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Spirit Sands Hike September 2013

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Reid Dickie

I love the Canadian prairies. Here’s a few more of the thousands of reasons why.

A brisk south wind blew in warm temperatures about 25 degrees C. The clear sky beckoned me westward along Hwy #2, past the parade of little towns I’ve come to know so well. When I arrived in the parking lot of Spirit Sands, I was alone, the only vehicle. Two hours later there were a dozen cars and half tons lined up, people grabbing onto a hot day in September for the rarity it is.

SPIRIT SANDS SEPTEMBER 2013 031Stripped down to cap, shorts and hiking boots, I headed out on the trail. Through the mixed forest at the start of my hike, the flora was beginning to take on fall colours. The greens are paler, less convincing. Some of the trees are fading to yellow. Scattered everywhere and the most colourful thing in the park today are the arrays of yellow-red-orange poison ivy.

Shy against the sand, the glossySPIRIT SANDS SEPTEMBER 2013 025 red hips of wild roses gleam out, the eerie white berries of creeping juniper and the bright red fruit against the shiny green leaves of bearberry add small blasts of colour.

Overhead goose music filled the sky several times, most other birds now gone. A few murmurations of blackbirds propelled across the sky on the drive out.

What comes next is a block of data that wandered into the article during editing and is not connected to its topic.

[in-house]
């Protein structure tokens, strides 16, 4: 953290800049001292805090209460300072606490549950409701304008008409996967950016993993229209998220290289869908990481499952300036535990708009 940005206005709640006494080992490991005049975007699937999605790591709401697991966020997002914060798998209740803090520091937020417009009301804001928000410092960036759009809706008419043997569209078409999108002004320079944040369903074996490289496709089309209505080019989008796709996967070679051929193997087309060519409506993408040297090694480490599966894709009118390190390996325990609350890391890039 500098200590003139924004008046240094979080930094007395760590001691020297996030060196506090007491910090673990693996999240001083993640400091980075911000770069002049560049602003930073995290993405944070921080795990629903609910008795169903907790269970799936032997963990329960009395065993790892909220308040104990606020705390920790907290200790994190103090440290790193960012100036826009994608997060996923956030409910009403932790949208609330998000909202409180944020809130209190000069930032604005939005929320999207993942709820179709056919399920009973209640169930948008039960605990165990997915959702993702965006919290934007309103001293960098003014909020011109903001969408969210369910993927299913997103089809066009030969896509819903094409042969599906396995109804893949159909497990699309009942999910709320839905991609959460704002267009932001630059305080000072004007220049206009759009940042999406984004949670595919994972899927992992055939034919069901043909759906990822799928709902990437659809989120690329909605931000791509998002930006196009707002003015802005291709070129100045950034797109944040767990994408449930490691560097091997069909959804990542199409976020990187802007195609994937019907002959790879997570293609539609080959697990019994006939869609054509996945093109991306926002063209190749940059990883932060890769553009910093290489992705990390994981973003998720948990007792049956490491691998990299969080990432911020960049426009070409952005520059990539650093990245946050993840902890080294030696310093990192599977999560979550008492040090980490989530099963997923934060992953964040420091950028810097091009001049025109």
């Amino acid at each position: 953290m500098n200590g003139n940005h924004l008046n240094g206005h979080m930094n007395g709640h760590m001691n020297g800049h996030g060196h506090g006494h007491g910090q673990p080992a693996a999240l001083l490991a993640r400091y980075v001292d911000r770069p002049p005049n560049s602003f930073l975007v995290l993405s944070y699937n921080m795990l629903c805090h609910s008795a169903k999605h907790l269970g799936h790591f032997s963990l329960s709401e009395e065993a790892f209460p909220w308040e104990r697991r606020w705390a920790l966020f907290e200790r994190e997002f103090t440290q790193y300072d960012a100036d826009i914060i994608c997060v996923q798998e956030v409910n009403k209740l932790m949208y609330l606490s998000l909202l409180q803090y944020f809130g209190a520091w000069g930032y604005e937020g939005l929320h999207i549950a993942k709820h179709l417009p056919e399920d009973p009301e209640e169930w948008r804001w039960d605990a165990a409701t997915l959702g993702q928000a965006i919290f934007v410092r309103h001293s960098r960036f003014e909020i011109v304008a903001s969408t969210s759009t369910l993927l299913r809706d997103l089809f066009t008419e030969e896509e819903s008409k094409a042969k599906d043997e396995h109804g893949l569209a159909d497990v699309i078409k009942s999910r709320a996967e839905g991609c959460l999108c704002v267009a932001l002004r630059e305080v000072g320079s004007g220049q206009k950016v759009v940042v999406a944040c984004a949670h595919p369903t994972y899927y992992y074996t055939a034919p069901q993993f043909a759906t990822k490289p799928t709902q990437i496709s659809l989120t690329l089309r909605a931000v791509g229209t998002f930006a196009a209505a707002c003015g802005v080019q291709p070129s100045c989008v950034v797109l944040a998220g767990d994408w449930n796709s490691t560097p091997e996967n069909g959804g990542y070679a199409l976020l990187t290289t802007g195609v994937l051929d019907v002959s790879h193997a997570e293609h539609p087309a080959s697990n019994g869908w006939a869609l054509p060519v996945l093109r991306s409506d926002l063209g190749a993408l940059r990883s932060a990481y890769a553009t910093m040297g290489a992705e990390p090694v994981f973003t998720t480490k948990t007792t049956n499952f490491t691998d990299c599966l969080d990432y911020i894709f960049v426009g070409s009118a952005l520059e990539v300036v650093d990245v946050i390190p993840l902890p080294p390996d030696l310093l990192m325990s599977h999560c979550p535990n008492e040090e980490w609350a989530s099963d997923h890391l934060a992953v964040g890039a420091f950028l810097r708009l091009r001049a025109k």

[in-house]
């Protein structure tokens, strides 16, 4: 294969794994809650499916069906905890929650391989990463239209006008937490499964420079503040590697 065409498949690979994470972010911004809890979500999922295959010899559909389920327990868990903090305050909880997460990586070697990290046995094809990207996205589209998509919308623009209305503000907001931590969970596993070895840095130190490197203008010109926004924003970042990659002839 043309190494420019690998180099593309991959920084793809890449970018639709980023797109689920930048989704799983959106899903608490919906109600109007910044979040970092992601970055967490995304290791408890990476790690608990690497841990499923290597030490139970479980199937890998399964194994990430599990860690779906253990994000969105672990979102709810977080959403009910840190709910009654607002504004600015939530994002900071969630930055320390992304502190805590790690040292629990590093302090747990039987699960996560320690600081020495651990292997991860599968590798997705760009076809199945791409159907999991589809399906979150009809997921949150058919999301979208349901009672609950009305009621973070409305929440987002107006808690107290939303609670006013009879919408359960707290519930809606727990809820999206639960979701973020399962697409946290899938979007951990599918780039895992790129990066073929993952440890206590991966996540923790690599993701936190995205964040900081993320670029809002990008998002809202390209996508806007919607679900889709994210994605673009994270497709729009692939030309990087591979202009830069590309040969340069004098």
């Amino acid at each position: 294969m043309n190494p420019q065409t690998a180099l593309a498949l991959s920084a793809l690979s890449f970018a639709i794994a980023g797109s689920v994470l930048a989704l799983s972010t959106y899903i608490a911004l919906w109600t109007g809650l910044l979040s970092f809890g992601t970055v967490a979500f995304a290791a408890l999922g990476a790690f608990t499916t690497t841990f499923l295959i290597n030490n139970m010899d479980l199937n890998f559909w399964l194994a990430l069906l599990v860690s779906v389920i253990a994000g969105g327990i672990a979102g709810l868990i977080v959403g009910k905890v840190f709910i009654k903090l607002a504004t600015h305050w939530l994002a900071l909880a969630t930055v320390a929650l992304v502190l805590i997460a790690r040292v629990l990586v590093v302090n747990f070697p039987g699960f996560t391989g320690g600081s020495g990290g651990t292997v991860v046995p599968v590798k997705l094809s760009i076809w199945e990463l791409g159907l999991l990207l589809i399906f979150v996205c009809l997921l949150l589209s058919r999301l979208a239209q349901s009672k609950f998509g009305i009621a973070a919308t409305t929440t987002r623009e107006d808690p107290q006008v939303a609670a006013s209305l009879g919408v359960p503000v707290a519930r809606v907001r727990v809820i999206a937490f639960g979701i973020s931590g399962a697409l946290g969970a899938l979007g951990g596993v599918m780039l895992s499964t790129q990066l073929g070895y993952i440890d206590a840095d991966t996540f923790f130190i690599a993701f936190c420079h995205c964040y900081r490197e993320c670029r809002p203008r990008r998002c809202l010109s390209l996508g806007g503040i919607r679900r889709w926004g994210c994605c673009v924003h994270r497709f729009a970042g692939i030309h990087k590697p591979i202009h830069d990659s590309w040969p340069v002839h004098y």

The dunes in autumn are at their lushest, a growing concern for some people as the open dunes succumb to ground cover, mainly big bluestem, which is drought hardy, and wolf willow, the silvery shrub. Assorted sedge, SPIRIT SANDS SEPTEMBER 2013 023cinquefoil and such have found purchase on the open sand, too. Though less abundant this year, horsetail abounds in damper areas like the oasis.

The problem, as seen by some in the tourist industry with stakes in the state of the dunes, is that the open dunes need to be freed of the growth, plowing it up and taking it away. This would restore the open sand, the wind would continue to move the dunes forward toward the forest and the unique tourist attraction of a desert in the middle of the prairie would be reinstated.

SPIRIT SANDS SEPTEMBER 2013 016There are several “Wow it’s a desert” places to enter the dunes: at the top of the two log ladders from the eastern trails and out of the mixed forest trail on the south side. This area is where the covered wagon rides first approach the dunes. In the last five years the first dune face the tourists see from the wagon has become almost completely overgrown, diminishing the effect of the open sand. The same holds for the log ladder entrances. Vistas of the dunes now include large overgrown swaths, especially noticeable on the three rows of dune faces. It isn’t anything like a desert anymore.

Traditionally, since Duff Roblin established the system, provincial parks have been sacrosanct places where interference with natural forces is taboo. Apparently, and ironically, Shilo, the military base which uses the dunes just north of the park, rousts out the flora with its training exercises enough to have more open sand than the park.